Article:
edit on 15/9/10 by HomerinNC because: fixed URL

posted on Sep, 15 2010 @ 03:53 AM
reply to post by nenothtu

Heroes are those who rise to the occasion under difficult circumstances when others fail or crumble. They don't have to be killed doing it, but often are. When they're not being heroic, under normal, mundane circumstances, they're about on a par with the rest of us, maybe slightly above, maybe not. That's why I say you never know who it's going to be until the grease gets hot.
Fair enough. Thats pretty much the point I was trying to make: merely wearing the uniform doesn't make anyone a hero. I have sympathy for those that get wounded & the families of those killed, but that doesn't make them heroes either; going further, I'll bet some of them got messed up because they were negligent or just plain stupid.
I once did something that many would consider heroic. I expect that I would have received some kind of community recognition or some such, but as it happens, I had some serious issues with the police at the time, so I had to make myself scarce before any emergency services turned up. You know what? I'm far from a hero.
I did it pretty much without thinking &, even tho it was potentially very dangerous, the consequences never even crossed my mind. There was no fear to overcome, I was doing it before my emotions could catch up. It was reckless & I promise you, if I had taken a moment to think, there's no 'kin way I'd have done it!

posted on Sep, 15 2010 @ 04:00 AM
reply to post by HomerinNC
Mate, I'm getting "Sorry this article is no longer available." from your link. Can you tell us the story?

posted on Sep, 15 2010 @ 04:05 AM
I fixed the url click on the link now

posted on Sep, 15 2010 @ 04:07 AM
reply to post by Brood

It's funny how you lump everyone together to make your point. You are the very person you hate. It's ironic in a way and sad in another. I suspect from your writing that you are a child and as time goes on you will learn not only common sense but that looking at the world with such narrow glasses only makes you look foolish.

posted on Sep, 15 2010 @ 12:03 PM
reply to post by Bunken Drum

I would have to agree with you on a few points. Simply signing the dotted line and strapping on your boots doesn't make you a hero. Its what an individual does once the boots are on the ground that makes them a hero. I've seen Soldiers and Airmen charging negligently through incoming small arms fire to provide direction and security for civilians caught in the crossfire. I've seen Soldiers take rounds pulling their buddies out of the sh__ storm. I've seen men give their MRE's and water to impoverished civilians. I've had to watch a few of my good friends die because we were unwilling to call in fire support in close proximity to civilians. Those are heroic deeds, and you can't justify or nullify heroism by the conflict itself. It's the actions a man (or woman) takes during that conflict that determine their merit.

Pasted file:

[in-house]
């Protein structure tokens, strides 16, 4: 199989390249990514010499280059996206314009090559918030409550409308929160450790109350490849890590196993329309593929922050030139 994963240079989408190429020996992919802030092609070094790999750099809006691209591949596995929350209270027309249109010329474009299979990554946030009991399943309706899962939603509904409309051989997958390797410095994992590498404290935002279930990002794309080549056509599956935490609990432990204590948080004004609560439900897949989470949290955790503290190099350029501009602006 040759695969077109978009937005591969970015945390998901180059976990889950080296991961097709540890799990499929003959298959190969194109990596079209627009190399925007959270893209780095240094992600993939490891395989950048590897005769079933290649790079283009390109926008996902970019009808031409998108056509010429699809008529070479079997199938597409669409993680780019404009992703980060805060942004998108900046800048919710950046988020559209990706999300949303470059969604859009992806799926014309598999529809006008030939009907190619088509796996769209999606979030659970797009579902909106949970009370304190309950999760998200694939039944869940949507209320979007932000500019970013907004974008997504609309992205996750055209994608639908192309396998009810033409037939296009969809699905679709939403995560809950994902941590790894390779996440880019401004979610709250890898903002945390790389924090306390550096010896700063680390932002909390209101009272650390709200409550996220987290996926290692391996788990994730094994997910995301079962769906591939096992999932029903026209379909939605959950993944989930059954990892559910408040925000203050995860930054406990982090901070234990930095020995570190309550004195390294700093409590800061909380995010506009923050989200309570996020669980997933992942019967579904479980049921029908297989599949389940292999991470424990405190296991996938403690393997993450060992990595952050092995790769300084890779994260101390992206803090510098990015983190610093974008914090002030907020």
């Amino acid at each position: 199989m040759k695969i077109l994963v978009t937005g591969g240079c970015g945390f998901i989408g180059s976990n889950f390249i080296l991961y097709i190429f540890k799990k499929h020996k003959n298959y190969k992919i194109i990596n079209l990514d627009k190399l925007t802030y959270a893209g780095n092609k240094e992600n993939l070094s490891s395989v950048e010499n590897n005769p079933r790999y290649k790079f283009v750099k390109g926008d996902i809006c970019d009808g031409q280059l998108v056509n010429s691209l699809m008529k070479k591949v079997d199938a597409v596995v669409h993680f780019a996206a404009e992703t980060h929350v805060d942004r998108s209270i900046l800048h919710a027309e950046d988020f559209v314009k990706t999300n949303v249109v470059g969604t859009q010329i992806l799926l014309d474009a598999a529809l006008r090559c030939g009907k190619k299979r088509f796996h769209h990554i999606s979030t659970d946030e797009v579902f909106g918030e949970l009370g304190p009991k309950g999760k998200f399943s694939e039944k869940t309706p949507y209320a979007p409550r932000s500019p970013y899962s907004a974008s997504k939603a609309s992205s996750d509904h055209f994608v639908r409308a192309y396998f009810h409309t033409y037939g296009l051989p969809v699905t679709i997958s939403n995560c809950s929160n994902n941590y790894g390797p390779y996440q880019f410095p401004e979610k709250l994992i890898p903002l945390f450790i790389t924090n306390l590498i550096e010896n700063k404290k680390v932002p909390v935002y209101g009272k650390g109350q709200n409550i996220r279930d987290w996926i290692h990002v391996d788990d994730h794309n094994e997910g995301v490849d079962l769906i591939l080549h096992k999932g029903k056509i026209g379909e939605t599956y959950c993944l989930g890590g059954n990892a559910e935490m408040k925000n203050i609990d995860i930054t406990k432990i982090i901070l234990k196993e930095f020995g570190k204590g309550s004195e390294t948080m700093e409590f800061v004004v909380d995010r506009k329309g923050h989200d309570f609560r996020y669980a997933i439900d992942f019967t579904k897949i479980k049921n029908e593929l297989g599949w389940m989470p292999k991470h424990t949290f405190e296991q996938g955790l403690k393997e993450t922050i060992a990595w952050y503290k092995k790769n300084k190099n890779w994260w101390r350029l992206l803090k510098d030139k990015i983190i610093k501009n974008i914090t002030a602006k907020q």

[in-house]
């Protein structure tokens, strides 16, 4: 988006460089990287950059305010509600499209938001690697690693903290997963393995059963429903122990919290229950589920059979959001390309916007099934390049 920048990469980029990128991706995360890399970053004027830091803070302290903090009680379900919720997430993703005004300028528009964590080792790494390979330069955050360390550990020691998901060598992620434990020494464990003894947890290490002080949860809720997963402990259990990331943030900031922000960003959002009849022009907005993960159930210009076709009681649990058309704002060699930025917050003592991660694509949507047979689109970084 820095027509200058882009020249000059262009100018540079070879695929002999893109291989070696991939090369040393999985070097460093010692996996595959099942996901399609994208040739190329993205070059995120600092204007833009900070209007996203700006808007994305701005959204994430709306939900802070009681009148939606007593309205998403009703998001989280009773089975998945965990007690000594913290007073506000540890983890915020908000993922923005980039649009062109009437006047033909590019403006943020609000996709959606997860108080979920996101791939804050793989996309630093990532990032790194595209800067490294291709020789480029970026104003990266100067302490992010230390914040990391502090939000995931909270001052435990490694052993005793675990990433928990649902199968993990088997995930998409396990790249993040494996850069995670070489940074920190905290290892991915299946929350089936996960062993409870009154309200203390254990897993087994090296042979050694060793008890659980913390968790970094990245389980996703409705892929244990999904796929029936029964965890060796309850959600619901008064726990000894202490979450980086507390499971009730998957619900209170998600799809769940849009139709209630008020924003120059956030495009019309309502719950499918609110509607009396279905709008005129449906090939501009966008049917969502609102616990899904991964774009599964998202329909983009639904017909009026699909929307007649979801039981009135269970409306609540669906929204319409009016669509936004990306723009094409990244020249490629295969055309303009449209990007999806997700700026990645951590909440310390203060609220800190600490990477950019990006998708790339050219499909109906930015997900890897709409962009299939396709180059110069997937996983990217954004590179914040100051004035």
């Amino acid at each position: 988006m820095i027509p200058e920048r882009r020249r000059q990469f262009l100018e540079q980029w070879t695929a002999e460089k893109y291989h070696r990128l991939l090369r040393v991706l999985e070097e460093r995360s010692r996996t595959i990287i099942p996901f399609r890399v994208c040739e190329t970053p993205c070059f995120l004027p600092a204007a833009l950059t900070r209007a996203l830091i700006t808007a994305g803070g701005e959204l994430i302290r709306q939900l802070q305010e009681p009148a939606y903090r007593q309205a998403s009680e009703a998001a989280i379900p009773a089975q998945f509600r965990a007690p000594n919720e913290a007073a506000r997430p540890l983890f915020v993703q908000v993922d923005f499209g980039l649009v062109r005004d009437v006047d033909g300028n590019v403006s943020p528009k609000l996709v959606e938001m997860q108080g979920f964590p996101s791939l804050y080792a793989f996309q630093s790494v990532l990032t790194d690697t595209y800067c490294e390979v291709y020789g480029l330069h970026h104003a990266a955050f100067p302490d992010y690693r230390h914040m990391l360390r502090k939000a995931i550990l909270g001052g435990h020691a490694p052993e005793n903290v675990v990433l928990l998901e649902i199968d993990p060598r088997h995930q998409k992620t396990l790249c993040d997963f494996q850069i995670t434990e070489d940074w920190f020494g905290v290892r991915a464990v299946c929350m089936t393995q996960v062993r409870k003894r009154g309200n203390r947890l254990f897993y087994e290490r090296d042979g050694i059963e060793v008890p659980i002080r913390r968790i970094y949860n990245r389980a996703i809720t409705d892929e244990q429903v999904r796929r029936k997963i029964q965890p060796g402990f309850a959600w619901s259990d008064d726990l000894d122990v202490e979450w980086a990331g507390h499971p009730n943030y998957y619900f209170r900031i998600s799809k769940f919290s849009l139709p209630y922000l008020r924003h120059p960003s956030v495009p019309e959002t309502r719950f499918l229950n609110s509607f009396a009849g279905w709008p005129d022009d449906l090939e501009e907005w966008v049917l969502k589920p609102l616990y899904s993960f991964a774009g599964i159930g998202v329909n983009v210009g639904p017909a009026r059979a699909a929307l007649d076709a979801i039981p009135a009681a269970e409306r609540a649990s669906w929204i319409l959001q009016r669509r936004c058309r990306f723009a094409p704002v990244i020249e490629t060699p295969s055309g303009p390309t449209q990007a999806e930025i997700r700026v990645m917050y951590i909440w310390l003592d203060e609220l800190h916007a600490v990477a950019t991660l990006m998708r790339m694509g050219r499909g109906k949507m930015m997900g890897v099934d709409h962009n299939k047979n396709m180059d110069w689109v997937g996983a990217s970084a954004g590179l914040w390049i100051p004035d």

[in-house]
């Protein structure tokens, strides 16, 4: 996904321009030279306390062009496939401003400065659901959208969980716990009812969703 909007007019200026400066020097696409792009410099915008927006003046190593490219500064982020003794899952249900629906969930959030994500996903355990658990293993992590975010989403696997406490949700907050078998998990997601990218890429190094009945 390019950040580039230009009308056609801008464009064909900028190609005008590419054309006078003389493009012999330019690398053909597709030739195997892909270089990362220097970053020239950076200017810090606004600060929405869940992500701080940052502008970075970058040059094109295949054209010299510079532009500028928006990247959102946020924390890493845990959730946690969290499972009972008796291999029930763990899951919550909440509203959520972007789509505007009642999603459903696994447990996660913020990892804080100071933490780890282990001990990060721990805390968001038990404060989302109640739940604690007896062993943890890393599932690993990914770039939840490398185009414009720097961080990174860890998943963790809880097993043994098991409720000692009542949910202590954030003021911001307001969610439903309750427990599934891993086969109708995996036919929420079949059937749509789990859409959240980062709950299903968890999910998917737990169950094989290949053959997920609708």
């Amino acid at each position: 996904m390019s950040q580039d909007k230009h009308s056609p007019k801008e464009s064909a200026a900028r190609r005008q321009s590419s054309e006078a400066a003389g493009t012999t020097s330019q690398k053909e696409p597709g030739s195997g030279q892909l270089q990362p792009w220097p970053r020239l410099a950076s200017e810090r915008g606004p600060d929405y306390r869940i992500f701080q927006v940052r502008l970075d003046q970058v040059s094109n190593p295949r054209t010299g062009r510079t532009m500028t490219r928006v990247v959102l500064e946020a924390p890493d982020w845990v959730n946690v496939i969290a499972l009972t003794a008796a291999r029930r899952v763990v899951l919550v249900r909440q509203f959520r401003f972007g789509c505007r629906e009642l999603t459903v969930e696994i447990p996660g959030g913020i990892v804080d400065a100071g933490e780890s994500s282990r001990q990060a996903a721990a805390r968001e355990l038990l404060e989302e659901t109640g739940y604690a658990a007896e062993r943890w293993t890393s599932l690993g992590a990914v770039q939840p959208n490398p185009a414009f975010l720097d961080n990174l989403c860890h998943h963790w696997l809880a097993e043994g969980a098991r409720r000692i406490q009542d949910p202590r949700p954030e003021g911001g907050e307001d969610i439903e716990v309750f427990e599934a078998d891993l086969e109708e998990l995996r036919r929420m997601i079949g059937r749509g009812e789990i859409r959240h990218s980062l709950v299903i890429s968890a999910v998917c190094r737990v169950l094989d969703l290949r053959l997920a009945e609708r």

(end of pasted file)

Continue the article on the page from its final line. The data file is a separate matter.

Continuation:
I like what nenothtu was mentioning, about talking to your enemy on the other side of the line. I've seen the same little bastards that were trying to put a hole in my head perform some extremely selfless and heroic deeds. I've watched "insurgents" be killed because they turned around to drag the body of their dead brother off the battlefield (regardless of the motivation, does the term "Never leave a man behind" ring a bell?). The bottom line is that as long as we are engaging in conflict and killing each other, we're ALL WRONG. That does not mean that the actions of men on one side of the conflict are any more heroic than those on the other.

I would also have to agree with a few people on here when they say that some of the comments posted really do show not just the age of the poster, but their mental capacity to understand the world. People seem to lack context, perspective and an open mind. NOTHING is as simple as it seems, and for every truth an individual holds dear, there are thousands of underlying intricacies. I'm struggling to put into words exactly how I feel, but the "United States of America is a terrorist organization pillaging the Middle-East in the name of corporate greed" and the "The U.S.A. is purely heroic and is fighting for freedom" crowds are both dead wrong. The truth lies somewhere in no-man's land, that space in-between the bullsh__ where reality takes place. It's funny that these people who are so privy to the truth play right into the hands of the media. Our country, hell, our world is currently pushing extremes. Either far left or far right, and aligning yourself with one side or the other based on what you THINK you know is about as dumb a move as anyone can make.